Barely outside of the Feldtmann Lake campsites we heard slow but methodical, whoop, whoop, whoop sounds off to our right. Turns out, the sound was courtesy of a bald eagle flapping its wings as it took off from its perch in a nearby tree. Eagle #2 on day 1, it was shaping up to be a great start to the trip! We stood gawking on the trail for only a few seconds because Brian once again came into sight around the bend about 30 yards behind us.

By 4:05 p.m. we were standing in front of the plaque depicting the layout of the Feldtmann Lake campsites. We walked in and discovered that four people had already laid claim to site #2. From the looks of it they must have already been there for a while. We moved further down the path and dropped our seemingly lead-filled packs to the ground at site #4. I had camped at this site before and its large, open, flat terrain was a perfect consolation prize. Brian strolled in shortly after us and took up residence at site #1.

We gladly removed our heavy, awkward boots and donned lighter-weight footwear as we set up camp. With all the essential jobs out of the way, the only thing left to do was whatever we wanted to do. The first leisurely activity was to take the 15-20 steps across the trail to the shoreline and do some fishing. We fished for quite a while but came up with nothing except the occasional lure-snagging clumps of lake vegetation. Bummer!

As we were eating dinner, Gary and Deb strolled into camp. They settled in next to us at site #3. A short time later they walked past our site on their way to check out the rest of the campsites. They let on that they were pretty sore from the long day of hiking and said they were contemplating staying here for an extra day to rest -- they would make their final decision in the morning. It was impossible to know it now, only several hours into our trip, but Gary and Deb and Brian would all become part of the memorable moments of our Isle Royale experience.

After dinner I asked Mike if he wanted to make the side trip out to Rainbow Cove which is probably my favorite spot on the island. At first he seemed content to just stay in camp and rest his weary feet, but I explained that it was a must-see part of the island, that it was an easy-going .8-mile walk, that we would save time doing it tonight instead of tomorrow morning and that the beach would renew his mind and body. He finally agreed and we headed out.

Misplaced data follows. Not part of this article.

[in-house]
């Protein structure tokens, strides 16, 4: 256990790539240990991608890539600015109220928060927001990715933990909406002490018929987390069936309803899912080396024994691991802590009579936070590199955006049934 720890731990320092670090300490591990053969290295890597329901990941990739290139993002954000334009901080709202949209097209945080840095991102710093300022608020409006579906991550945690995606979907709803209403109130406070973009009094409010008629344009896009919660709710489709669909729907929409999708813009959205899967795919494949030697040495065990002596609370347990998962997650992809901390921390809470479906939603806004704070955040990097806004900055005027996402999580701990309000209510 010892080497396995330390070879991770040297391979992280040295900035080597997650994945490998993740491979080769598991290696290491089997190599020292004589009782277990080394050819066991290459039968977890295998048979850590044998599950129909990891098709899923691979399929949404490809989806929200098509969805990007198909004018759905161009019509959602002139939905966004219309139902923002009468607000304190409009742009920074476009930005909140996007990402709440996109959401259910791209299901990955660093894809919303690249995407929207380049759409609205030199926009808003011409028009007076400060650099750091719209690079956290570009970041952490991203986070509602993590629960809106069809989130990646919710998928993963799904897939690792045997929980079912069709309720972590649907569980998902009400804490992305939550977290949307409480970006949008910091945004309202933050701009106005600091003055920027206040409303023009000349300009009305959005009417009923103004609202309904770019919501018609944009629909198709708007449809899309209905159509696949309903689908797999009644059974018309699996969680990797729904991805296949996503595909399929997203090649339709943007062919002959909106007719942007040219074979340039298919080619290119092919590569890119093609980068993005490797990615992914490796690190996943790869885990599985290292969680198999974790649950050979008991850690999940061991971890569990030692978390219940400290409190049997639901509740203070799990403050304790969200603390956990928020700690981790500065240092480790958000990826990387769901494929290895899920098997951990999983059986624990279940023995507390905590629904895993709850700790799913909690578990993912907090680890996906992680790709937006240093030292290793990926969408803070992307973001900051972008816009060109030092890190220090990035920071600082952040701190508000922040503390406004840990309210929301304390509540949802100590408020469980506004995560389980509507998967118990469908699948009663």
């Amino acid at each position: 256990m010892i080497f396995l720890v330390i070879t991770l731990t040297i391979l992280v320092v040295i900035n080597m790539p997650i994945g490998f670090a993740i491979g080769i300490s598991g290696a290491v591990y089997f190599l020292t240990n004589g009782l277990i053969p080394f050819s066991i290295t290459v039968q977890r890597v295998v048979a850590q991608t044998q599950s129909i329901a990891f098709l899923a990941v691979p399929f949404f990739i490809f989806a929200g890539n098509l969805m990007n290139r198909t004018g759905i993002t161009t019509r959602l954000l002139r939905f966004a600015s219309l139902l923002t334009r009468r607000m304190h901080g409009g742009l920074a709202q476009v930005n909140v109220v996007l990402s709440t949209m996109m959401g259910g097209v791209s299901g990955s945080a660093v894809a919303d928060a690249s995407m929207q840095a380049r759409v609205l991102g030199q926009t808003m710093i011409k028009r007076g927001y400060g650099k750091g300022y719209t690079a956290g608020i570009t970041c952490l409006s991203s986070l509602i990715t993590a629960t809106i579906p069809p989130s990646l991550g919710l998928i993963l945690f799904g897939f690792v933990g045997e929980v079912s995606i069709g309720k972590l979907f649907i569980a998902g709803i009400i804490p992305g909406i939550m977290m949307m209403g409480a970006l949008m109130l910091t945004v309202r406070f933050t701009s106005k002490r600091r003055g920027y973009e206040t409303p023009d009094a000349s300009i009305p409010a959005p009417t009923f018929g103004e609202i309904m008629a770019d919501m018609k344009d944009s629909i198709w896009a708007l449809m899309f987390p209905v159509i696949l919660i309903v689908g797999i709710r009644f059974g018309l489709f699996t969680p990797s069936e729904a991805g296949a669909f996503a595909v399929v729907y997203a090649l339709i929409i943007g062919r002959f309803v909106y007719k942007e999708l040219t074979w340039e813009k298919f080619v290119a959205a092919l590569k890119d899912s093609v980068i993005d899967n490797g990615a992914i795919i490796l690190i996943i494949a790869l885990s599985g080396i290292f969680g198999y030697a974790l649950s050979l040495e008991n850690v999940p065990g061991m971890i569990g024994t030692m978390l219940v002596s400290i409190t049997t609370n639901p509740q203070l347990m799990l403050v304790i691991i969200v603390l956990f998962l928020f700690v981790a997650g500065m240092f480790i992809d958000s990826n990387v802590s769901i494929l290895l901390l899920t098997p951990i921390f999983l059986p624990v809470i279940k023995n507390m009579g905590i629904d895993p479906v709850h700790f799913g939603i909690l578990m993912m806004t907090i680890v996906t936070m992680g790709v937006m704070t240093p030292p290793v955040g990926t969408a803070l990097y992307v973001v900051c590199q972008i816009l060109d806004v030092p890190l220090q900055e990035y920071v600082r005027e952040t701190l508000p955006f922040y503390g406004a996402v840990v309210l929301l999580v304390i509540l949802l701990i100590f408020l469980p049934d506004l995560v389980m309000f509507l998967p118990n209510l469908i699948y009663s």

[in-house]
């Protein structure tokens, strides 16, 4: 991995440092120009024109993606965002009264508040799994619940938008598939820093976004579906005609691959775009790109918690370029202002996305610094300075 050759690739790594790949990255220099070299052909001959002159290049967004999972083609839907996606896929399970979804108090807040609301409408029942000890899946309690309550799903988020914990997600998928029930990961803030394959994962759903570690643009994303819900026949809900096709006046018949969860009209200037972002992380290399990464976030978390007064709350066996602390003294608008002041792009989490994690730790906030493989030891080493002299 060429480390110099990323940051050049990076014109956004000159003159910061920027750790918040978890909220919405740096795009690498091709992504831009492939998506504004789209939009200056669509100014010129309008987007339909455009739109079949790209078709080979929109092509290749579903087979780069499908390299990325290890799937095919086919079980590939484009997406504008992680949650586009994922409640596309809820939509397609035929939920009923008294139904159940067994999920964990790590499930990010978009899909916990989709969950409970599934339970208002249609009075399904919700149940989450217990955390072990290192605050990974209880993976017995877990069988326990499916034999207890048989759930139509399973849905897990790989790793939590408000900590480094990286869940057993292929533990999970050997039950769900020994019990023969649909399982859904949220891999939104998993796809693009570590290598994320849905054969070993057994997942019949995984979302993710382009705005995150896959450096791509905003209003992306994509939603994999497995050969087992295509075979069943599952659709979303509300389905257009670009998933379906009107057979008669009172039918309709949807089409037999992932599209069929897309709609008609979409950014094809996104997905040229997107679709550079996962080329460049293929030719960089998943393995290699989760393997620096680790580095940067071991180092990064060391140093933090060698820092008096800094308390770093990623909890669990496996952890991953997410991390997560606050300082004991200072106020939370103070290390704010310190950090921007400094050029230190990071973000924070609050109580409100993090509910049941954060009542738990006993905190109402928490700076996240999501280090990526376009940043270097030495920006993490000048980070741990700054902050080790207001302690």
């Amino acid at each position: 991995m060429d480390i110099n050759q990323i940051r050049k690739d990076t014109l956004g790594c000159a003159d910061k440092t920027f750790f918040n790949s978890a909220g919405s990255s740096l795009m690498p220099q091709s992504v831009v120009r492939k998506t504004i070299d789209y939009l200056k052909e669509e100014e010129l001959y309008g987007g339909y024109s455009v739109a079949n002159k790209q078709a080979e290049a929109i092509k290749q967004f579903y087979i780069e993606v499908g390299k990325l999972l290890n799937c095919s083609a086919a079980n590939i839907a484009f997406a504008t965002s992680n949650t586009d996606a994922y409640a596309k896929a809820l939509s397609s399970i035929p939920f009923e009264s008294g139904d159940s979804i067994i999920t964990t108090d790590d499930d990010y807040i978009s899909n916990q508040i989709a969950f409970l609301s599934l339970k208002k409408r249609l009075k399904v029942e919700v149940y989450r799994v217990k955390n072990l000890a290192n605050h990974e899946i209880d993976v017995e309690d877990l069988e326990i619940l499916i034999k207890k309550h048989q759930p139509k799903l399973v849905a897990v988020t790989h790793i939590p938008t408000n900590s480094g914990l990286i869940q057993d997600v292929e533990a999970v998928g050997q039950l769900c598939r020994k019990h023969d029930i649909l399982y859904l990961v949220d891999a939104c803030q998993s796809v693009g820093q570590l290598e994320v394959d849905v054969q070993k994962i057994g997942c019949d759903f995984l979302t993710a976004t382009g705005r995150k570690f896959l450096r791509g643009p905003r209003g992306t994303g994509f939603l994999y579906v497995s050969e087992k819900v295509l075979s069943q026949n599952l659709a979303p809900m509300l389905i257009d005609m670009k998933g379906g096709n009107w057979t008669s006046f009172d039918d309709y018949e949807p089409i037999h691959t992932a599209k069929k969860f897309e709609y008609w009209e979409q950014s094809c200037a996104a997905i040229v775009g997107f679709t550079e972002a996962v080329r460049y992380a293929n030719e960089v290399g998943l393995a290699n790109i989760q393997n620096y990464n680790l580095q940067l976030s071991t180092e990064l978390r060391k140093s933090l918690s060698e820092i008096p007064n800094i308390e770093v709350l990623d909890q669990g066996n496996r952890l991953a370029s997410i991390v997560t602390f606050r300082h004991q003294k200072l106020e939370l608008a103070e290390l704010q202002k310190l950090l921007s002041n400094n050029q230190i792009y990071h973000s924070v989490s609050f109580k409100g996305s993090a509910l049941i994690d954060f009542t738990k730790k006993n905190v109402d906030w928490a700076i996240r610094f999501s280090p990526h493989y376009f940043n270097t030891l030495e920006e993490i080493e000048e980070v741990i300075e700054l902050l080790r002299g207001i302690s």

The trail deposited us right in the middle of the large, crescent-shaped cove. The views were spectacular and stretched out for what seemed like miles to either side of us. The views were amazing with blue water that reached out and grasped the horizon, billions upon billions of tiny, rounded, red pebbles under our feet, a continual stretch of green trees that lined the cove like curtain and an endless expanse of crystal-clear sky. This is the only type of mind-altering drug I will ever want and it only took Mike a few seconds, post-arrival, to realize that what I had told him was true. I soaked my feet in Lake Superior's icy water until my feet were so cold and numb that it was almost painful. I then laid on the beach and burrowed my feet into the tiny red pebbles. They had soaked up copious amounts of heat after spending an entire day exposed to the sun's intense rays and the warmth soothed my feet, back and shoulders even as a cool breeze infused my lungs with a healthy dose of unadulterated northern Michigan air. For the next 90 minutes we skipped stones, took pictures, explored the beach and just enjoyed our own private section of the island because there was not another sole out here. When the golden hues of sunset began to cascade over the landscape we realized it was time to head back to camp

Upon our return we filtered more water and fished until it was too dark to see. Unfortunately, we didn't get even a single bite between the two of us. As we stood talking about our day in front of the tent we were buzzed by a single bat in search of its dinner. The bat made continuous loops through our site, frequently passing right between our faces as we stood about two feet apart. He was definitely a skilled flyer. The situation caused us to recount the opening scene from the 1986 movie, Top Gun…"Tower, this is Ghost Rider requesting a flyby. Negative, Ghost Rider, the pattern is full", but Maverick flew his F-14 past the tower anyway. By 10:00 p.m. Mike was tired and ready for bed. I wrote in my journal for about 30 minutes while listening to a single loon calling out on the lake before finally succumbing to the sandman myself.

Final count for the day: Two cormorants perched on their usual rock in the middle of Washington Harbor, two bald eagles, two moose antlers, three loons in Feldtmann Lake, a rabbit near our tent during dinner and one at Rainbow Cove, one hummingbird, many, many little red squirrels, virtually no bugs and an abundance of people.

Miles Covered Today: 10.1
Total Trip Miles: 10.1

Day 3


This page last updated on 02-25-2016 @ 11:28 AM